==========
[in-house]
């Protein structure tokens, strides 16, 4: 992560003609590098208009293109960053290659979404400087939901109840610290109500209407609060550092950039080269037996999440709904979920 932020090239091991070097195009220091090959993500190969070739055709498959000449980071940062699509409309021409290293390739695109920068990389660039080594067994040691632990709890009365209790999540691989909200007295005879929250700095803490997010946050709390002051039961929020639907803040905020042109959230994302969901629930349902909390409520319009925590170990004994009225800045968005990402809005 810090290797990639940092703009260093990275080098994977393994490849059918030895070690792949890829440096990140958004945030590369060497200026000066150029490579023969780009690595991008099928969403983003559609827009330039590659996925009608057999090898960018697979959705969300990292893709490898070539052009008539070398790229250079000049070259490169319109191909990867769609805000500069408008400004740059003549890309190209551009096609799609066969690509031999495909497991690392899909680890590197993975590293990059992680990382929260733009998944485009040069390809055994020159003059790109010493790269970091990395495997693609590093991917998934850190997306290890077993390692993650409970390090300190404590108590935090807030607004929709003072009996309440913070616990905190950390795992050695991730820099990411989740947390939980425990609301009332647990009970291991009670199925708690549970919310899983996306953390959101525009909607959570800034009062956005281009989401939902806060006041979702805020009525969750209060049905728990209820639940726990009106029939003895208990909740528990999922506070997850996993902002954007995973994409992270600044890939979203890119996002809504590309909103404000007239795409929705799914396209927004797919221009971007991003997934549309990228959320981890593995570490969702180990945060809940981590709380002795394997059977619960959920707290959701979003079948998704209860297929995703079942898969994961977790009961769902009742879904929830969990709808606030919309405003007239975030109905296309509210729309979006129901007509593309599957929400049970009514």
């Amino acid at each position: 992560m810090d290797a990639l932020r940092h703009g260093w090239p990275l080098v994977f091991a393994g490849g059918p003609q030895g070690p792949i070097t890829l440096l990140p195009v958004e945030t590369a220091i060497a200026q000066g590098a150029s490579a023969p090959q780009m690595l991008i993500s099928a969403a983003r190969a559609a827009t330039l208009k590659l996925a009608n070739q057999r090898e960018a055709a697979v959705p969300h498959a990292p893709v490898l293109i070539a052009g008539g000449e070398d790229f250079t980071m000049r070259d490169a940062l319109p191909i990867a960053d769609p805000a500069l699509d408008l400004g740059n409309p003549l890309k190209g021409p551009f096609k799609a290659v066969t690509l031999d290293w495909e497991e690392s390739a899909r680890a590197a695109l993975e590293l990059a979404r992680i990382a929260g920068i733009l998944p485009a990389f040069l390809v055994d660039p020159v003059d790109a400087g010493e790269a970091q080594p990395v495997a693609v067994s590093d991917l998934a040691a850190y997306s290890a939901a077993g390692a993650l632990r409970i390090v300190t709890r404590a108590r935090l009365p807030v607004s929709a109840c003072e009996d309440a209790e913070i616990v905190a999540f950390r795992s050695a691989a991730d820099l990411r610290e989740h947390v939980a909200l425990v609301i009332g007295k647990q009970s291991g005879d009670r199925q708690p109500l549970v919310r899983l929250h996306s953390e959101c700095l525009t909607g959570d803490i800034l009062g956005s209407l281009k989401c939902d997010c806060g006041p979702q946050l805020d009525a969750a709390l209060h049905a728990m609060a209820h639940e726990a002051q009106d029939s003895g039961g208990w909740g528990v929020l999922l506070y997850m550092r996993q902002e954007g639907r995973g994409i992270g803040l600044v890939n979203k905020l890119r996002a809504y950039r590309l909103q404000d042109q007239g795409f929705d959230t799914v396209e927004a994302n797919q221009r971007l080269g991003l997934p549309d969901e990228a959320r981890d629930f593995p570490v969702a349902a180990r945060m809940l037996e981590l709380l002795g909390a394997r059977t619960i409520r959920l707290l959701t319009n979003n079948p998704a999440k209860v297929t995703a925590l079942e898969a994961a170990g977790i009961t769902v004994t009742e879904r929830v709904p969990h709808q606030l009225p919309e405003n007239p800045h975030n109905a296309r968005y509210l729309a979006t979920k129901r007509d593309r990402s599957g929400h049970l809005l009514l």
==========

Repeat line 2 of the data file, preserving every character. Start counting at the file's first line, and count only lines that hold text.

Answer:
């Protein structure tokens, strides 16, 4: 992560003609590098208009293109960053290659979404400087939901109840610290109500209407609060550092950039080269037996999440709904979920 932020090239091991070097195009220091090959993500190969070739055709498959000449980071940062699509409309021409290293390739695109920068990389660039080594067994040691632990709890009365209790999540691989909200007295005879929250700095803490997010946050709390002051039961929020639907803040905020042109959230994302969901629930349902909390409520319009925590170990004994009225800045968005990402809005 810090290797990639940092703009260093990275080098994977393994490849059918030895070690792949890829440096990140958004945030590369060497200026000066150029490579023969780009690595991008099928969403983003559609827009330039590659996925009608057999090898960018697979959705969300990292893709490898070539052009008539070398790229250079000049070259490169319109191909990867769609805000500069408008400004740059003549890309190209551009096609799609066969690509031999495909497991690392899909680890590197993975590293990059992680990382929260733009998944485009040069390809055994020159003059790109010493790269970091990395495997693609590093991917998934850190997306290890077993390692993650409970390090300190404590108590935090807030607004929709003072009996309440913070616990905190950390795992050695991730820099990411989740947390939980425990609301009332647990009970291991009670199925708690549970919310899983996306953390959101525009909607959570800034009062956005281009989401939902806060006041979702805020009525969750209060049905728990209820639940726990009106029939003895208990909740528990999922506070997850996993902002954007995973994409992270600044890939979203890119996002809504590309909103404000007239795409929705799914396209927004797919221009971007991003997934549309990228959320981890593995570490969702180990945060809940981590709380002795394997059977619960959920707290959701979003079948998704209860297929995703079942898969994961977790009961769902009742879904929830969990709808606030919309405003007239975030109905296309509210729309979006129901007509593309599957929400049970009514």